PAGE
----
• Daurice Cummings-Bealer

Remember, It's the Thought That Counts

I grew up with several Christmas stories being read to me. One of my favorites and that always sticks in my mind is The Gift of the Magi. You probably heard of it, about the couple, Jim and Della, who were very poor and couldn’t afford a Christmas gift for each other and so Jim sells his only prized possession, a watch, to buy hair combs for Della. Della, who had very long beautiful hair, sells her hair to buy a chain for Jim’s watch.

I always loved that story because it showed us the love that this couple had and was willing to give up all that they had to offer to give to one another. It also showed that even though the gift they received was no longer of use, they still loved it because it came from the heart.

That was a lesson we were taught during any time of the year where a gift was being received. The gift itself was not what was important. The most important part of receiving the gift was knowing that someone cared enough to take the time to bring or send you a gift.

When I was little my maternal Grandmother Anderson would send me a doll every Christmas no matter how old I was. My paternal Grandmother Coutts would send me doilies handmade by her. Even though I knew what was in the wrapping I was very excited to see which doll or doily I would receive that year.

Later on in life, my mom would tell me a little bit about her mother and my Aunt Joanna told me something about her mother that made me realize the significance of those gifts so many years ago.

I would learn that my Grandmother Anderson came from parents that worked very hard and did not have much money for gifts. As all little girls, she longed for a new doll. It was never clear to me if she ever received a new doll or a hand me down but once she married and my grandparents became successful she enjoyed being able to give. She would handpick a doll that she thought I would like because it was something she longed for as a little girl.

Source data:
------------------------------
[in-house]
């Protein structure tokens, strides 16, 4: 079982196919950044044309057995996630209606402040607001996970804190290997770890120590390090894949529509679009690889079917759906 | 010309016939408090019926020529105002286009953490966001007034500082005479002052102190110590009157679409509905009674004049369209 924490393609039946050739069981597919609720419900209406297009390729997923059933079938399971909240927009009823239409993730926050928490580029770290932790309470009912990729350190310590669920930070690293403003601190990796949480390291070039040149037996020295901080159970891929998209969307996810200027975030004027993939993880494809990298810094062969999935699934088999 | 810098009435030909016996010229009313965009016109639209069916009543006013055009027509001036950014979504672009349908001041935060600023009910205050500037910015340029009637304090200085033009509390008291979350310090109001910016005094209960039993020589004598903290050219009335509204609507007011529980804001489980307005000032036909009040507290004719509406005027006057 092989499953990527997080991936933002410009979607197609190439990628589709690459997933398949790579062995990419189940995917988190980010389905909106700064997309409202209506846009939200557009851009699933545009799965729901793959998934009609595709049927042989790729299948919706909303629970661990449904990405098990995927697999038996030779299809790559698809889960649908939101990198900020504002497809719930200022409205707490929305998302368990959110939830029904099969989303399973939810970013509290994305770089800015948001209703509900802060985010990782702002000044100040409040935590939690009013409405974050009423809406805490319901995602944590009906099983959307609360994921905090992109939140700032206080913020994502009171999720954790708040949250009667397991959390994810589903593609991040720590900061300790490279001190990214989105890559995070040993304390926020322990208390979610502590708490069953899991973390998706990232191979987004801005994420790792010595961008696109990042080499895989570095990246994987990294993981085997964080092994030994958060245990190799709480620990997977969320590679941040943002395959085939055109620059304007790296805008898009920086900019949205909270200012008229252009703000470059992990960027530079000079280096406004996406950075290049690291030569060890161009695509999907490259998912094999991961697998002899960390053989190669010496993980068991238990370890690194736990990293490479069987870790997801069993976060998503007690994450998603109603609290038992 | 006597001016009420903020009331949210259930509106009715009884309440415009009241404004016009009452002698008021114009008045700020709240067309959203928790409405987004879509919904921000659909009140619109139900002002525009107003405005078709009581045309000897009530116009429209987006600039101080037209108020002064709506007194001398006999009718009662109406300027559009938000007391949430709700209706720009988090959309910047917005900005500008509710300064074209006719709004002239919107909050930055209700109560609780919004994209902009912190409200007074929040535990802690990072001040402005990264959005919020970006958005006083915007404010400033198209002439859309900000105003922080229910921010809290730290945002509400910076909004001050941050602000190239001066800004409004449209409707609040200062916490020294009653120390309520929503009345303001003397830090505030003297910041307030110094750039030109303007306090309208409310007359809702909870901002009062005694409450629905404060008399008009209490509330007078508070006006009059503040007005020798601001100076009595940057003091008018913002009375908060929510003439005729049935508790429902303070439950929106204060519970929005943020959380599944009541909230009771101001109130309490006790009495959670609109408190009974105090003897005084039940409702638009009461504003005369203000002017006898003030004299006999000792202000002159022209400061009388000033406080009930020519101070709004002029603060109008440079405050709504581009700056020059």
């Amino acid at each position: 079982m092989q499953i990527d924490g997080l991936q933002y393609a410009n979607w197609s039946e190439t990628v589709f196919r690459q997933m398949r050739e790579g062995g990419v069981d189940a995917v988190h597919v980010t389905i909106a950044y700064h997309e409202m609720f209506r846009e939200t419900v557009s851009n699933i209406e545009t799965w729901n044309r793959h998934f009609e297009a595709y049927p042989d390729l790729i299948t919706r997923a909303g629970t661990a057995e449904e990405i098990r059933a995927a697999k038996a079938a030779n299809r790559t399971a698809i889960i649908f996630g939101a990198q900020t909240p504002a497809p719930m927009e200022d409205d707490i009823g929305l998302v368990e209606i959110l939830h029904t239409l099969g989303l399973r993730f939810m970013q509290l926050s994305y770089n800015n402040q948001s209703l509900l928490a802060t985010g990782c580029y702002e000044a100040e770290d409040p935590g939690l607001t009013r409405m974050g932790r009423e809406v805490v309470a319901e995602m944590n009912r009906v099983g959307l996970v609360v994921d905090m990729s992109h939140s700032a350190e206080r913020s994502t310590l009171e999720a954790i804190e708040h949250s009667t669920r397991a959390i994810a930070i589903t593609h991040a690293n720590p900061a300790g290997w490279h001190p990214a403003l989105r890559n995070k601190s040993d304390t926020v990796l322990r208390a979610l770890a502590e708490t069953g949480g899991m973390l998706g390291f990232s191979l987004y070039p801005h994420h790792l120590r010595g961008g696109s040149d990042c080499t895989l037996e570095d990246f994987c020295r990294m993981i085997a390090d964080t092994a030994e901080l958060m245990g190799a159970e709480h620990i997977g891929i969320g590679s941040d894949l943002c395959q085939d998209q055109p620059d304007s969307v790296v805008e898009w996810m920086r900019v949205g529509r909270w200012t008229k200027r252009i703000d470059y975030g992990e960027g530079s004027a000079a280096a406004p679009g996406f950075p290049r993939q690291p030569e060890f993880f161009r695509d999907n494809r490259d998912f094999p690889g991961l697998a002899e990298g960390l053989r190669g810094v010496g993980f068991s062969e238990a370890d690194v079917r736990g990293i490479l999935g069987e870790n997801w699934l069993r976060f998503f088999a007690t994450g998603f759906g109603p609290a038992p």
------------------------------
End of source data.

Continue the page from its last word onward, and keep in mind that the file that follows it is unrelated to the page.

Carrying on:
I would then learn that my Grandmother Coutts, who was not very well off but had a gift of knitting would make doilies to give out. When I was younger they would start out large, colorful and very detailed and over the years they would become smaller, one color and less detailed. The reason they evolved over time was because my grandmother was not able to see very well and arthritis would develop. So even though she couldn’t see very well and her hands would be in pain after knitting a certain amount of time she still made sure she had something to send.

As a young girl I always appreciated my gifts even though I knew what was coming because I knew my grandparents thought of us even though we lived far away. Now that I am older and understand the significance of those gifts I appreciate them even more. I can now look at the doilies and see over time when my grandmother was losing her sight or developing arthritis and yet she still took the time to make me a gift that will be treasured forever. I would pass my dolls down to my sister as I moved out on my own but they were loved by two little girls and the precious memories of opening them up will always be treasured as well.

I tell this story because the world today has become so materialistic that many people are more concerned about what they receive than what gift giving is actually about. Gift giving has become stressful to the giver because they are worried about the gift being rejected. Giving a gift is about love and I taught my children that no matter what you receive it’s to be appreciated because they didn’t have to think of you at all. Just like my parents taught us, I would hope that I passed that value down to my children and they pass it on to theirs.

So this Christmas season let’s remember the reason for the season and then remember that when it comes to receiving a gift, it’s the thought that counts.



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